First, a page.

EDUCATION AND PUBLIC WORKS CHAIRMAN: Initially this race was intended to be a showdown between Bob Walker and Ted Pitts from Lexington County. But the 19 people who gave Walker’s challenger an upset win in the GOP primary changed that, and the race is now a four-way affair.

While Pitts may have been an early post-Walker favorite, he has been identified as the candidate most closely aligned with Governor Sanford, which we were told has cost him some support. In the realigned open race, B.R. Skelton and Bill Whitmire, both of whom survived well-funded attacks by Governor Sanford’s allies in the recent GOP primaries, have also begun testing the waters.

The wild card in this race is Mike Anthony, a Union County Democrat who is well-liked by Republicans. Keep in mind this committee had a Democratic chair even after the GOP took over the House in 1994.

It would seem that should any of the candidates than Pitts become the next Education chair, it would be a stinging and costly rebuke for the Governor’s crowd, who invested a small fortune to knock Walker off in hopes of getting a more friendly leader of that committee.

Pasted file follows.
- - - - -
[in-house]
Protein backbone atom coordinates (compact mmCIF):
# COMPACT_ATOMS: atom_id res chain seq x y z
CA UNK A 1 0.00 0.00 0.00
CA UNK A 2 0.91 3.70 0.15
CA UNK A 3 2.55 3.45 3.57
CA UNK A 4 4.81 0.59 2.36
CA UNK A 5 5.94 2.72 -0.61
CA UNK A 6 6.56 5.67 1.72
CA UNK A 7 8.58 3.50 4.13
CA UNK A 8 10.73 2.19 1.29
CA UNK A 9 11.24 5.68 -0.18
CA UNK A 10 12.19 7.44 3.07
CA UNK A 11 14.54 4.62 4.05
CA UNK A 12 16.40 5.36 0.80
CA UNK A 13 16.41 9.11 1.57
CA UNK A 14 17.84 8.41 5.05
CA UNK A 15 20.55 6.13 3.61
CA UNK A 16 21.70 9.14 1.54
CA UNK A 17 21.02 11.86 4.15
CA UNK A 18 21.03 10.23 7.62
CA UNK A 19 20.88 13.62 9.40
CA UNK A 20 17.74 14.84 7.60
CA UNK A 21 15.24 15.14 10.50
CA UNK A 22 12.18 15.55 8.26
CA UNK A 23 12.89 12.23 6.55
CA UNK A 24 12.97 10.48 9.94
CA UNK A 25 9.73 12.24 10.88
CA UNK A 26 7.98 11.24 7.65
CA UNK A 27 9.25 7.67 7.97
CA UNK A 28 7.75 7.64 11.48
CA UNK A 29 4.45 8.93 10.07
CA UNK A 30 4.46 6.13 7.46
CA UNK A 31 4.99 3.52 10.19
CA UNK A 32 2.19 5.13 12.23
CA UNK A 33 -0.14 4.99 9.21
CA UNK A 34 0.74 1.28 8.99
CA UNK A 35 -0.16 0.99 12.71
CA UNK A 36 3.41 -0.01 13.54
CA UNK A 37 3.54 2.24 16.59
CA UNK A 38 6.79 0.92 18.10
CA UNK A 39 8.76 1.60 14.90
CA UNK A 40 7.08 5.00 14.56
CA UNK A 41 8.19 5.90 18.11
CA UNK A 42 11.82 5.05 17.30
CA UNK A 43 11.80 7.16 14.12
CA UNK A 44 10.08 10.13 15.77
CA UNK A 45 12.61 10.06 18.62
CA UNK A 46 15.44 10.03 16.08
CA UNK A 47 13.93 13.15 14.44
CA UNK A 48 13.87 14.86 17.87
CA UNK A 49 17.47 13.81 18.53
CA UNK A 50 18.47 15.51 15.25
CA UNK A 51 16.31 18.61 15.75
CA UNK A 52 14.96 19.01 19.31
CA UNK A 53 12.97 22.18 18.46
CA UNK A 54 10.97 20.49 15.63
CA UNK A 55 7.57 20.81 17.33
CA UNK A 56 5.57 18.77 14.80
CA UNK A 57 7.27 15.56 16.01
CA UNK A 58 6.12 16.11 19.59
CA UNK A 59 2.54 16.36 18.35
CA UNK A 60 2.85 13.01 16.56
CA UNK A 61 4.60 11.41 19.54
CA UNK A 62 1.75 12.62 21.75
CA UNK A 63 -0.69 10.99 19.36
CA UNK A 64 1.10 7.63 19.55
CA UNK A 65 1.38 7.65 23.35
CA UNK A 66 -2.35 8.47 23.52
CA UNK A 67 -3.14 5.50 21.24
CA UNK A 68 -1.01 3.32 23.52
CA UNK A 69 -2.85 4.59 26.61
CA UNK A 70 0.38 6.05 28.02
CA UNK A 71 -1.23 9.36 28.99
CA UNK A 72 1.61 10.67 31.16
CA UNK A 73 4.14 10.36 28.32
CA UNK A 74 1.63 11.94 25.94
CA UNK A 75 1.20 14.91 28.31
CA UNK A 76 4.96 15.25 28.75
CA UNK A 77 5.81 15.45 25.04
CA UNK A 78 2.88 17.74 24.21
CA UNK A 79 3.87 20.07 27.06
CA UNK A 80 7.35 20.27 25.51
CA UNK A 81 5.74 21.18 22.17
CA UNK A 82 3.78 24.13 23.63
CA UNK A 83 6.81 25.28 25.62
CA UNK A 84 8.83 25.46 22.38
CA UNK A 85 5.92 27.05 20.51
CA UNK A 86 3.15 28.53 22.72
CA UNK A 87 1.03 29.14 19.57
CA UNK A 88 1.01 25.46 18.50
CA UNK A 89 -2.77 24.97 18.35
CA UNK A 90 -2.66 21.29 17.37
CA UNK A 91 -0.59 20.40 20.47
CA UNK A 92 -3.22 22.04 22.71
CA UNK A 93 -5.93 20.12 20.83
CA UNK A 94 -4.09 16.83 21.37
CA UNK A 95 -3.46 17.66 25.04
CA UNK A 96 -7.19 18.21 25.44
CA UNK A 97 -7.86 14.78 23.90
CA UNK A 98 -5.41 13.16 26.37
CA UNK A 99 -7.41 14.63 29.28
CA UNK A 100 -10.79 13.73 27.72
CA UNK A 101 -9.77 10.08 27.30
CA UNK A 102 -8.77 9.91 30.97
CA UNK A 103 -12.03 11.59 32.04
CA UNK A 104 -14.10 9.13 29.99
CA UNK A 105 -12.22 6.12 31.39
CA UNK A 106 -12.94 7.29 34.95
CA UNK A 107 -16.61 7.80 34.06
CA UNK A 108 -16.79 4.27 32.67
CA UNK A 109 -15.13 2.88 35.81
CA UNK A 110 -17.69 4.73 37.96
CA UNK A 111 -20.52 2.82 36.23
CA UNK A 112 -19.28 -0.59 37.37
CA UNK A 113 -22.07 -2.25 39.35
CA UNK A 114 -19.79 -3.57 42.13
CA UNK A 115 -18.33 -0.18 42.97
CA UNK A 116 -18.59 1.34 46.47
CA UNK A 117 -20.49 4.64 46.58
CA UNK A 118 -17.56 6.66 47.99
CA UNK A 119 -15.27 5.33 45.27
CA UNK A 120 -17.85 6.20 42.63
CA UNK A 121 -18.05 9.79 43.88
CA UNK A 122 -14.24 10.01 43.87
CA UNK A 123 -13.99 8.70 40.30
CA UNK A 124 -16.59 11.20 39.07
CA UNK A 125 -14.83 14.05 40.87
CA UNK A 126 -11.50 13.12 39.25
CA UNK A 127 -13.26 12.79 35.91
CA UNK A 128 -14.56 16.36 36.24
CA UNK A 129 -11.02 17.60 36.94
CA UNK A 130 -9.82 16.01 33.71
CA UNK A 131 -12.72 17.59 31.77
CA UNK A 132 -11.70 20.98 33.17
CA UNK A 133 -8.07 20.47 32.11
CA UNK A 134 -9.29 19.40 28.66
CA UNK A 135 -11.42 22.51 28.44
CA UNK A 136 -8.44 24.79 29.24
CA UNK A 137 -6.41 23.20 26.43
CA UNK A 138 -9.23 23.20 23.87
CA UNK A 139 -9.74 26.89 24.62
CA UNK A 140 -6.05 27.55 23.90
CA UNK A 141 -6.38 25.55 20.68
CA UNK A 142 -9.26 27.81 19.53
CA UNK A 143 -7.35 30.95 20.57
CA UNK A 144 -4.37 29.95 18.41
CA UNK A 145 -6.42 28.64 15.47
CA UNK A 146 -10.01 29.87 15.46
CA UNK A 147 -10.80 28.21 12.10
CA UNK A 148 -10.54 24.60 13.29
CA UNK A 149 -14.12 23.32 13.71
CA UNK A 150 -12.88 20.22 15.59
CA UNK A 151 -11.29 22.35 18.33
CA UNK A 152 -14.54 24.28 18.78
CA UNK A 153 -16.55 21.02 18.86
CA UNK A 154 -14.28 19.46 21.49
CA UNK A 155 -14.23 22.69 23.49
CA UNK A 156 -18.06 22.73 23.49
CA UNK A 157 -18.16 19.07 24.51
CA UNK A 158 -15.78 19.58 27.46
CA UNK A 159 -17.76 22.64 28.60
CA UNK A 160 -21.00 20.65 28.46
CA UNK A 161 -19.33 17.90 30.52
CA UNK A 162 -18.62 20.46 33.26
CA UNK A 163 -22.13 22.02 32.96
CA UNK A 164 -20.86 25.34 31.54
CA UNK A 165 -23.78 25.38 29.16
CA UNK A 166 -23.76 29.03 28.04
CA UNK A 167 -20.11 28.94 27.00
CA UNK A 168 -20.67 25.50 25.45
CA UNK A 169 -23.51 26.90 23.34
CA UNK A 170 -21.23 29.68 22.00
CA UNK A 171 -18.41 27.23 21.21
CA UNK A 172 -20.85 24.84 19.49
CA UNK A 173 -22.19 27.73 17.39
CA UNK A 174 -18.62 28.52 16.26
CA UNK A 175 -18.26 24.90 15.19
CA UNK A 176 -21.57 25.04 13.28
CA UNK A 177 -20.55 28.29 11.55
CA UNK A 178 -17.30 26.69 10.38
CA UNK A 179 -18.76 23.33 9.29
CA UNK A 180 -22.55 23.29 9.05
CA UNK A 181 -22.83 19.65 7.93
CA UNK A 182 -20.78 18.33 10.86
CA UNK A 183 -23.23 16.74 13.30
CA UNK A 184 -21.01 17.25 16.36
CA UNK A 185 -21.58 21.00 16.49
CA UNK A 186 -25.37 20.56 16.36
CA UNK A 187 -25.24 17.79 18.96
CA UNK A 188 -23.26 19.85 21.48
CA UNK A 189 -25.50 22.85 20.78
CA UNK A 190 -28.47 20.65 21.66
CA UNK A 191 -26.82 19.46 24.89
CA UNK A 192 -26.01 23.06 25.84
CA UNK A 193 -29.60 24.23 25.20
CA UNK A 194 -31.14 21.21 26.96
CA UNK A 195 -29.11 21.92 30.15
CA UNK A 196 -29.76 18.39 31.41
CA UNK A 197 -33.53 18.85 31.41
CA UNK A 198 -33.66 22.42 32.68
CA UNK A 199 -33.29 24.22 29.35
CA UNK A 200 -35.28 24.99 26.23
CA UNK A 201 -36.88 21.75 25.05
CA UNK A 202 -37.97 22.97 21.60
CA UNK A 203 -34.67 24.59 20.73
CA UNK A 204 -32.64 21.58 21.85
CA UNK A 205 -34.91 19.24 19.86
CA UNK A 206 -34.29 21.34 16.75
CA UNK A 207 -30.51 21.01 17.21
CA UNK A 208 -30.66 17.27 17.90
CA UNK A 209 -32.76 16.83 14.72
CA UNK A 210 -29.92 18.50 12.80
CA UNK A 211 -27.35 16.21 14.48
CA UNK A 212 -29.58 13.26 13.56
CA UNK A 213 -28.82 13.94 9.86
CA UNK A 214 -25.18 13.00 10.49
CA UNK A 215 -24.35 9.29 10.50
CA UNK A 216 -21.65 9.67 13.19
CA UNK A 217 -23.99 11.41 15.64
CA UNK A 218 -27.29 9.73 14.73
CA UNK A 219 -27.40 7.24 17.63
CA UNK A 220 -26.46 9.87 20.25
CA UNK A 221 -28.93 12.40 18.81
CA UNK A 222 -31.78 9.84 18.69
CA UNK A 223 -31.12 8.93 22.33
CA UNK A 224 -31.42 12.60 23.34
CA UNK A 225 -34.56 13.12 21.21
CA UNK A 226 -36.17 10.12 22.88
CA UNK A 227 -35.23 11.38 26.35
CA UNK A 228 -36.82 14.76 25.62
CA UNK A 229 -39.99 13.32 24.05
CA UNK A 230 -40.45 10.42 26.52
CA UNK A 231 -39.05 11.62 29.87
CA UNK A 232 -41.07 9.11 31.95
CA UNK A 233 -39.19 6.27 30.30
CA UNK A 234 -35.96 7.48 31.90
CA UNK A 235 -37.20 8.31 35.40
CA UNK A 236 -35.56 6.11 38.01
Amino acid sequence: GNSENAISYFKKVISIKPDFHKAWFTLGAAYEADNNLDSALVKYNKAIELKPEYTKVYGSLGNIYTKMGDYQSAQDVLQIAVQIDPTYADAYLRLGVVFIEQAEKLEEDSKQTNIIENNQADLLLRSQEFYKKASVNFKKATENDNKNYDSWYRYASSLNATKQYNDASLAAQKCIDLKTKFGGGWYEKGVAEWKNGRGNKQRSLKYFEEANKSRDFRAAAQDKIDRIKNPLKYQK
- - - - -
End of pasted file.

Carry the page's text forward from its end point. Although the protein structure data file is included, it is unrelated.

AGRICULTURE CHAIRMAN: For some, Green Acres may be the place to be. For others, the place to be is the chairmans's seat on the House Agriculture Committee.

The current holder, Bill Witherspoon from Horry County, is retiring, and a three-way races is developing for the job. Dwight Loftis from Greenville County seems to have a good shot at the seat, having been in the House since 1996, as compared to Jeff Duncan from Laurens County, who was elected in '02 and Nelson Hardwick from Horry County, who will be starting his second term in the House.